Superfund Research Program
Microbial and Photolytic Transformations of Environmental Contaminants
Background: Researchers at the Duke University SBRP are studying the effects of microbial and photolytic processes on transformations of polycyclic aromatic hydrocarbons (PAHs) and organophosphate pesticides (OPs). Their goals are to better understand natural transformation processes occurring at Superfund sites and to develop systems to accelerate the destruction of chemical contaminants.
Much of this research focuses on intermediate products of the degradation processes. These products are of particular interest for several reasons:
- Intermediate products of microbial and photolytic processes can be more bioavailable and/or more toxic than the parent compounds. It is important to acknowledge that removal of a parent compound alone may not be the best measure of site cleanup.
- Intermediate products may affect other microorganisms involved in bioremediation of the parent compound or other contaminants.
- Combined microbial and photolytic processes may be synergistic. The Duke researchers are working to assess biodegradability of photolytic end products and photodegradability of biodegradation end products. For example, high molecular weight PAHs tend to be recalcitrant to microbial degradation but are susceptible to photolytic degradation. Thus, combined photochemical and microbial treatment could be used to transform high molecular weight PAHs to more biodegradable forms.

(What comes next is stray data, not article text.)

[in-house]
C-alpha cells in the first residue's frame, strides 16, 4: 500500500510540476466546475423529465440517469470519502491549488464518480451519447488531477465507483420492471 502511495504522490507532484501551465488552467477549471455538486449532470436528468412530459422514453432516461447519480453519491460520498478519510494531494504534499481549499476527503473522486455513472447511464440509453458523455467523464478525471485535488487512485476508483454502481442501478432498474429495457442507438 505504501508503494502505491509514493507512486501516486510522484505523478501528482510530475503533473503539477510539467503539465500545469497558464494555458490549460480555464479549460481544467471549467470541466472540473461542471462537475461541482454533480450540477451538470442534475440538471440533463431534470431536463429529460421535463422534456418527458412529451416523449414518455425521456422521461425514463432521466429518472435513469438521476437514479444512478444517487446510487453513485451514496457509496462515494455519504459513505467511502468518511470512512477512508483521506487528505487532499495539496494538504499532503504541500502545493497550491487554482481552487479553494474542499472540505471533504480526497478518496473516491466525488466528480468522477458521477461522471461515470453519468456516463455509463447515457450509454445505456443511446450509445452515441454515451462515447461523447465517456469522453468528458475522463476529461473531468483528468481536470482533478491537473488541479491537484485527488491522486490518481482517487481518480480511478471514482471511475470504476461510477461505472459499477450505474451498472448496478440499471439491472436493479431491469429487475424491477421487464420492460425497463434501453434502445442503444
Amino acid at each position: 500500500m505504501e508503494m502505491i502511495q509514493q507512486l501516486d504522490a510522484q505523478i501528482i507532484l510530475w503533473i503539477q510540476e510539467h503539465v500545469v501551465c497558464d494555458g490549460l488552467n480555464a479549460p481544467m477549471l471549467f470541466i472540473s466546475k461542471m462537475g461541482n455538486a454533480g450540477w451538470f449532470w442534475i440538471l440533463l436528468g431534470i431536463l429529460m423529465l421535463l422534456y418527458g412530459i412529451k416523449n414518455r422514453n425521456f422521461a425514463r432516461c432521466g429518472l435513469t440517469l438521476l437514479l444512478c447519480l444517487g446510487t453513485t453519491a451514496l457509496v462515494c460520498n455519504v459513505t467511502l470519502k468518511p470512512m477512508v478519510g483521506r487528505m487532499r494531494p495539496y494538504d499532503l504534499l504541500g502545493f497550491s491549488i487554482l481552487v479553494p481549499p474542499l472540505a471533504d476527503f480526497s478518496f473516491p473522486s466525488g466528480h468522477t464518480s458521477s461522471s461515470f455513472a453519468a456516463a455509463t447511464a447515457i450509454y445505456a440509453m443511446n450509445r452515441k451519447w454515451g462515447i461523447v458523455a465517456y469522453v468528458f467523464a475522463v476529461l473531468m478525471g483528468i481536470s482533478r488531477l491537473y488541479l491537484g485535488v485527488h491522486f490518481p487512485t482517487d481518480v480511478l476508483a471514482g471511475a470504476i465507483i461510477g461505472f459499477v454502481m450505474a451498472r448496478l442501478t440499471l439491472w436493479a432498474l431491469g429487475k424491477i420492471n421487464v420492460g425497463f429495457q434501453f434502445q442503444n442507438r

Advances: Drs. Andrew Schuler and Karl Linden are studying the degradation of PAHs and microbial population dynamics in mixed bacterial cultures established by enrichment from creosote-contaminated sediments from a salt-marsh tidal inlet along the Elizabeth River adjacent to the Atlantic Woods Industries Superfund site in Virginia. The researchers are focusing on degradation of the sulfur-containing PAH dibenzothiophene (DBT) by a mixed bacterial culture. They monitor: a) DBT degradation rates; b) intermediate product formation; c) microbial population dynamics of 10 taxonomic groups using quantitative PCR (qPCR) assays; and d) changes in toxicity via luminescence inhibition in the bioluminescent bacterium Vibrio fischeri.
Without pH control, pH dropped substantially and DBT degradation was greatly reduced. When pH was maintained at 7.5, degradation proceeded steadily and over 90% DBT reduction was achieved. The Schuler/Linden research team determined that the formation of toxic intermediate products is an important concern, as toxicity initially doubled and stayed at relatively high levels even after the DBT was degraded. According to qPCR results, Flavobacteriaceae and Chromatiales- groups were dominant regardless of pH control, while Rhizobiales-like bacteria were a major group under no pH control. None of these organisms have been previously implicated in DBT degradation, but Chromatiales is known to accumulate sulfur and may be of particular interest in the degradation of DBT.